Kauzlarich: “These people are having a hard time letting it go. It may be because of their religious beliefs. I don’t know how an atheist thinks, but I can only imagine that that would be pretty tough. If you’re an atheist and you don’t believe in anything, if you die what is there to go to? Nothing. You’re worm dirt. It’s pretty hard to get your head around that.”

Host: “So you suspect that’s probably the reason this thing [the family’s persistence in getting to the bottom of Pat’s death] is running on.”

Kauzlarich: “I think so. There’s not a whole lot of trust in the system or faith in the system.”

So…if you’re an atheist it means that you’re not going to buy into the belief that death—even a tragic, unnecessary, and friendly-fire death—will somehow be made acceptable by the belief that all will be made right in heaven where all the good Conservative Christian soldiers will meet up once again. This is very disturbing. What this knucklehead nincompoop is saying is that if the Tillman family were good Christians they would have gone along with the patriotic platitudes of the military in assuaging everyone’s grief by pretending that it was all done in the name of god and country. But since the Tillmans are atheists it means that they actually want truth and justice now! How inconvenient. How pathetic. And this is yet another point against religious belief: it leads you to blur your focus on the here-and-now and let slip your grip on reality, and allow yourself to be manipulated by those who have neither the conscience nor the courage to stand up for what is right and true.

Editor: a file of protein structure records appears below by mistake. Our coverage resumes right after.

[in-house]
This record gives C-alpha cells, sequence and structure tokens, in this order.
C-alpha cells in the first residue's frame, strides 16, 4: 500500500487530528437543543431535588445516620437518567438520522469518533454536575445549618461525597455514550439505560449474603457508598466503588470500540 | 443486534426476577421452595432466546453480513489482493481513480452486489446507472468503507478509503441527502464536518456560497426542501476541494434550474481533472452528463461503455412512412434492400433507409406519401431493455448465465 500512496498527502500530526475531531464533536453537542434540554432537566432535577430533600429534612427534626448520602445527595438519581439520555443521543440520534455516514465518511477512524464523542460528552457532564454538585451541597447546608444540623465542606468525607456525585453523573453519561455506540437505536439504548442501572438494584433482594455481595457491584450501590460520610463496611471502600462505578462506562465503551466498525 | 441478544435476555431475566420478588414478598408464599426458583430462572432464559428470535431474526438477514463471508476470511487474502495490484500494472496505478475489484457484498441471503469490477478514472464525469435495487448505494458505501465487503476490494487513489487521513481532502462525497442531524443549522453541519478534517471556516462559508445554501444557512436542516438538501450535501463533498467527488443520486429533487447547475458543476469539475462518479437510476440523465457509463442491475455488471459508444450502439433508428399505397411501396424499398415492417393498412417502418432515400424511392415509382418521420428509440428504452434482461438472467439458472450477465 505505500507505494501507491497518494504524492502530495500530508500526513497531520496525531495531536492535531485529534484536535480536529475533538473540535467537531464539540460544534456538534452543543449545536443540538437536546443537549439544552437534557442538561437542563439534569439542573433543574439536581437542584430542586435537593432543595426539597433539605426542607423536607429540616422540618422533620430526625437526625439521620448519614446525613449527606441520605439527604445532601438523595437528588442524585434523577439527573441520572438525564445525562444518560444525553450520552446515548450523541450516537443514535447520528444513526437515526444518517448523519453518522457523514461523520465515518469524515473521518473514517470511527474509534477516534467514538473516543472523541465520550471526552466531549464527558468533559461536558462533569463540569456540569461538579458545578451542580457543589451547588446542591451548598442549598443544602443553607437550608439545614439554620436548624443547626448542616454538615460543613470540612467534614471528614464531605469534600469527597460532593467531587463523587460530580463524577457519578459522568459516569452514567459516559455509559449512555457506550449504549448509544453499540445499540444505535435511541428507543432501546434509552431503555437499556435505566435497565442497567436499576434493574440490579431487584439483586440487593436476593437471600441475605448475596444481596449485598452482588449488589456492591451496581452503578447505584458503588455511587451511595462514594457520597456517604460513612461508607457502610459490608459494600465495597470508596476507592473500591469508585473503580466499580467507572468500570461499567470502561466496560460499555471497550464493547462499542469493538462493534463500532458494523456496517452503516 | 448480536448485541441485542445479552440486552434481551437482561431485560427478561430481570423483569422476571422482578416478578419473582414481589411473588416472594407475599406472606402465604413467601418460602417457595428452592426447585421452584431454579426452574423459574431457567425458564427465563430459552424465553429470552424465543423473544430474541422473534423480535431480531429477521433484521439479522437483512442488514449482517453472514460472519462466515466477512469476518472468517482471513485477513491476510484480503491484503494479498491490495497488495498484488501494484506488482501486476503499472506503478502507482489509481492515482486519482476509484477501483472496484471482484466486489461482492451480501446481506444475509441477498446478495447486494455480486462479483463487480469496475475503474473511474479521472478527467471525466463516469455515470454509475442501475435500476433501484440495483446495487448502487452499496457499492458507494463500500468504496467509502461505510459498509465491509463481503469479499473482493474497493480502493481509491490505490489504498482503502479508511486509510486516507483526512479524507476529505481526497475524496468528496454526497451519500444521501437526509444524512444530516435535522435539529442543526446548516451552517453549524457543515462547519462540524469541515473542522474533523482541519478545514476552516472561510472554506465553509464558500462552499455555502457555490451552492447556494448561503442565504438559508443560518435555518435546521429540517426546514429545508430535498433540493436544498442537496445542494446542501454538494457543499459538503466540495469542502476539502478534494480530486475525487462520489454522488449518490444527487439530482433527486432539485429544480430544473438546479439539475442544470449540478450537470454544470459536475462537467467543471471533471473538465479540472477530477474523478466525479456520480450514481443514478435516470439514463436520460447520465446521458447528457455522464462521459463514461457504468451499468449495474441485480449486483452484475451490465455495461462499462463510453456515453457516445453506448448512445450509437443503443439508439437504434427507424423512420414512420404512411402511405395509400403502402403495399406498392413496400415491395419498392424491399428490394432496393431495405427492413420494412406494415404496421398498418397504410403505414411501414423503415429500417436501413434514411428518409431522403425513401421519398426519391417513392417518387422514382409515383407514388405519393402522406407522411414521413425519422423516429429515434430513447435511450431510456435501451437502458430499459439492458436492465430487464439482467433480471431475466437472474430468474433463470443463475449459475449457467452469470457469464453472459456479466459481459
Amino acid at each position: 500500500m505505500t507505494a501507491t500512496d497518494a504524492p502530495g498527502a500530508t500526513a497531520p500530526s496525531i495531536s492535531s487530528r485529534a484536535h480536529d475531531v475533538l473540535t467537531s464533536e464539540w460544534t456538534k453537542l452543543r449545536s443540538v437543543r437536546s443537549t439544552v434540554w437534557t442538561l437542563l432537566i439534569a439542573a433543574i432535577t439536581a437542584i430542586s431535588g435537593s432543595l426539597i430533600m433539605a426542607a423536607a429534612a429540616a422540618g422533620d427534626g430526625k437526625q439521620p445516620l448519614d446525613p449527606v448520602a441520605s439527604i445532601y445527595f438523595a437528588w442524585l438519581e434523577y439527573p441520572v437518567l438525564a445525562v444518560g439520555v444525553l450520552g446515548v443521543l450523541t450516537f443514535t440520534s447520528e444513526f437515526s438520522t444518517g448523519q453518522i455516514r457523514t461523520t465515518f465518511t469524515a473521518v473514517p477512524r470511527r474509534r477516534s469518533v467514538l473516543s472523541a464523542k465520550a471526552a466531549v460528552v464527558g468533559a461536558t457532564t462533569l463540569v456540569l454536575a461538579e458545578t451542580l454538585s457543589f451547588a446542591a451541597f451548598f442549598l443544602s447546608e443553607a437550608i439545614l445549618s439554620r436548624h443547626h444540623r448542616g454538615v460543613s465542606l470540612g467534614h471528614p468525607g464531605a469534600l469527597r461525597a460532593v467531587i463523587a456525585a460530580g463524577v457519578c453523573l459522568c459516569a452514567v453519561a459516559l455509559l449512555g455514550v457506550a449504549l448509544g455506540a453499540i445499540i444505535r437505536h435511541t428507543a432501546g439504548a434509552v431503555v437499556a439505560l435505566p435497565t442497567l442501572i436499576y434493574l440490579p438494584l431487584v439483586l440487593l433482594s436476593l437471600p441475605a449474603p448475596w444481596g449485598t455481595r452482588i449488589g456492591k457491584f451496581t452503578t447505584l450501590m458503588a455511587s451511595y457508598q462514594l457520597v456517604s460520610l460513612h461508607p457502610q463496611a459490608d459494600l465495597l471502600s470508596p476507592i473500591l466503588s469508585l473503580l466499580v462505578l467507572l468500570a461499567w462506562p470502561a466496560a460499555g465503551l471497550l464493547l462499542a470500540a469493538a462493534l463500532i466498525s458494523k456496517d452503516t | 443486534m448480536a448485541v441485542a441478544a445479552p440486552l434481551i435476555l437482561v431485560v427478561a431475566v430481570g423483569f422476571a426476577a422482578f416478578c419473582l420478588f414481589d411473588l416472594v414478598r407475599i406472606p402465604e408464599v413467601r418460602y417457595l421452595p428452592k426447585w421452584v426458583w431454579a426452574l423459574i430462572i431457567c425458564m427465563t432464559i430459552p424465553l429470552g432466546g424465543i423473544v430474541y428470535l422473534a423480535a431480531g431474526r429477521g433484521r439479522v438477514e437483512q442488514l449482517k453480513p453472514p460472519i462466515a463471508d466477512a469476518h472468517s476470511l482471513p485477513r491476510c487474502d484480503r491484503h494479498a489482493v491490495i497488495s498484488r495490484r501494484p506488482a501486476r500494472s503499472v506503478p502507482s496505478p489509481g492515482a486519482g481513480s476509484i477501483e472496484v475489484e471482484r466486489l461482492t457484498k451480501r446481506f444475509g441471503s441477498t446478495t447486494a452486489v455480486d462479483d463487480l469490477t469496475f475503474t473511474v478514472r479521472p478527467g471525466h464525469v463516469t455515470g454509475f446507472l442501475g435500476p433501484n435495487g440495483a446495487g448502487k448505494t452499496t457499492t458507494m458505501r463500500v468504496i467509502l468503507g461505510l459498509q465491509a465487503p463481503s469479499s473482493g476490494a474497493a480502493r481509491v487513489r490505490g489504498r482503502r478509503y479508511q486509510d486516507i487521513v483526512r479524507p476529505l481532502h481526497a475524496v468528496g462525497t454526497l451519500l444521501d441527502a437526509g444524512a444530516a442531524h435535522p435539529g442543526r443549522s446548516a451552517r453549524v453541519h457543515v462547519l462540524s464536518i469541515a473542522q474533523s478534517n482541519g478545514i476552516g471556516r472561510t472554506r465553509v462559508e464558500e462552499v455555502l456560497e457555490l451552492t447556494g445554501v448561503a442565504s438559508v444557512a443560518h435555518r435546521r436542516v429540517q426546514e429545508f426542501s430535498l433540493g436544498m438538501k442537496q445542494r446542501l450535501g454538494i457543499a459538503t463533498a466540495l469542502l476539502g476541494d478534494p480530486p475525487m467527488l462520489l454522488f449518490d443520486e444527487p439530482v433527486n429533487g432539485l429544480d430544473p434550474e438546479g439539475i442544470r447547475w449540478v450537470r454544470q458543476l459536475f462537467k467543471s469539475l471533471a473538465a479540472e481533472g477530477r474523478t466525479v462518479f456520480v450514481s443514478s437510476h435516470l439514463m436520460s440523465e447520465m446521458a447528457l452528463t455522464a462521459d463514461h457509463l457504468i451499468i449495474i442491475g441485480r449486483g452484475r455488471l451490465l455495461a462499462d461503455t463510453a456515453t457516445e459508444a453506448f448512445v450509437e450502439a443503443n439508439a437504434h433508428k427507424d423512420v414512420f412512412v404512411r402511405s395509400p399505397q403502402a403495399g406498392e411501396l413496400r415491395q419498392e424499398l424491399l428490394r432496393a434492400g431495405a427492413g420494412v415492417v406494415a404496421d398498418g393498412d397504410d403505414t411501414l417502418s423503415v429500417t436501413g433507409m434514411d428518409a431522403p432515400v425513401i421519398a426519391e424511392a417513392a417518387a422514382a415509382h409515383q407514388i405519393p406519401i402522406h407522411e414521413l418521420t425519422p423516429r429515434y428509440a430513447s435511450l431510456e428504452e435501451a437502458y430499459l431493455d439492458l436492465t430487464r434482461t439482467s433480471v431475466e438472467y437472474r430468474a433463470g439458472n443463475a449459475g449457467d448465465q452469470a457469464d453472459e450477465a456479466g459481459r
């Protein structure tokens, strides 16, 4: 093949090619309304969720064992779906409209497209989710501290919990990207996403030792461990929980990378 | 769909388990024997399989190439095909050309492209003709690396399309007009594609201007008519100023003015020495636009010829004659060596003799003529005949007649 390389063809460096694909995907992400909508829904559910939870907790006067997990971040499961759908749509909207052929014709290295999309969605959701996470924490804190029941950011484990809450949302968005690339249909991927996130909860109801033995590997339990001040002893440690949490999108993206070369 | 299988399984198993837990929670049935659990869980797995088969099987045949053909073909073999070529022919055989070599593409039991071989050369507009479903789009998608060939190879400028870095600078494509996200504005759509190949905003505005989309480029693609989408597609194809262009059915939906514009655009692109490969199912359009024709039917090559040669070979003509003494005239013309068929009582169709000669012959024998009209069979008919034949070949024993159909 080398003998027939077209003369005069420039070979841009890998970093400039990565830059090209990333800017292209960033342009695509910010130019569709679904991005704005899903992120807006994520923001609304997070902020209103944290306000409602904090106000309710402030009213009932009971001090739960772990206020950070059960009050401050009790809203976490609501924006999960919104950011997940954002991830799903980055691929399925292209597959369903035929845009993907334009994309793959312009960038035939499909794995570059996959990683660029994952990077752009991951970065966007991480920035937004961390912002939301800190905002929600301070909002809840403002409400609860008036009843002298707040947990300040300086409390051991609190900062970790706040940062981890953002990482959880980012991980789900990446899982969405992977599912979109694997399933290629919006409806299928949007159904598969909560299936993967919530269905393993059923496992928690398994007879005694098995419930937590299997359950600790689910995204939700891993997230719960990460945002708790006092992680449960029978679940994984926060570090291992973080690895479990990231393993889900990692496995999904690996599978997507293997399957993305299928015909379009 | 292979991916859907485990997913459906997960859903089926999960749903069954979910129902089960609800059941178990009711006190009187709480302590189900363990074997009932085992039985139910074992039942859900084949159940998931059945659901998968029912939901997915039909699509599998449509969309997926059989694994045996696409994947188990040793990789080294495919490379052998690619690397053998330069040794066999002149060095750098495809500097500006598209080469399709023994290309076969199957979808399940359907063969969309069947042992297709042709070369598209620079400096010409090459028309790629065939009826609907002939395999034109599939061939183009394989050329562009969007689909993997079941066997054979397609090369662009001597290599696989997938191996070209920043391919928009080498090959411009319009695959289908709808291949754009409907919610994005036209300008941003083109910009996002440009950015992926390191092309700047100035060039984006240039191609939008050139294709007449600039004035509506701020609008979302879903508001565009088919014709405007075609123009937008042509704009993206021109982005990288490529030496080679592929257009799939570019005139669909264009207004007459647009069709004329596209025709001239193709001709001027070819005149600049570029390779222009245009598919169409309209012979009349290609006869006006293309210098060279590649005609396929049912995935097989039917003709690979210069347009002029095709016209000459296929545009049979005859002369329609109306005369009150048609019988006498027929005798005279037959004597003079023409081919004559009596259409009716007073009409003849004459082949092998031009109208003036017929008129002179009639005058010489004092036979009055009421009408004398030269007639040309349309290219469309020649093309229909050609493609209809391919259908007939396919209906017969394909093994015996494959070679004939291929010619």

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The Way of the Mister, Vol. 1: Reparative Therapy

September 2011

This is the first of what will be a series of videos on differing topics. “The Way of the Mister” videos continue the ethos of the Mr. Deity worldview, but branch out in ways that would not work within the the Deity cosmography or with the Deity characters. It is the cast’s desire to do more videos like this, and the ideas are pouring out of Brian Dalton. But many of them require bigger budgets than they currently have and they’re hoping to rectify that with a non-profit organization which will focus on this broader mission — to educate with humor and satire.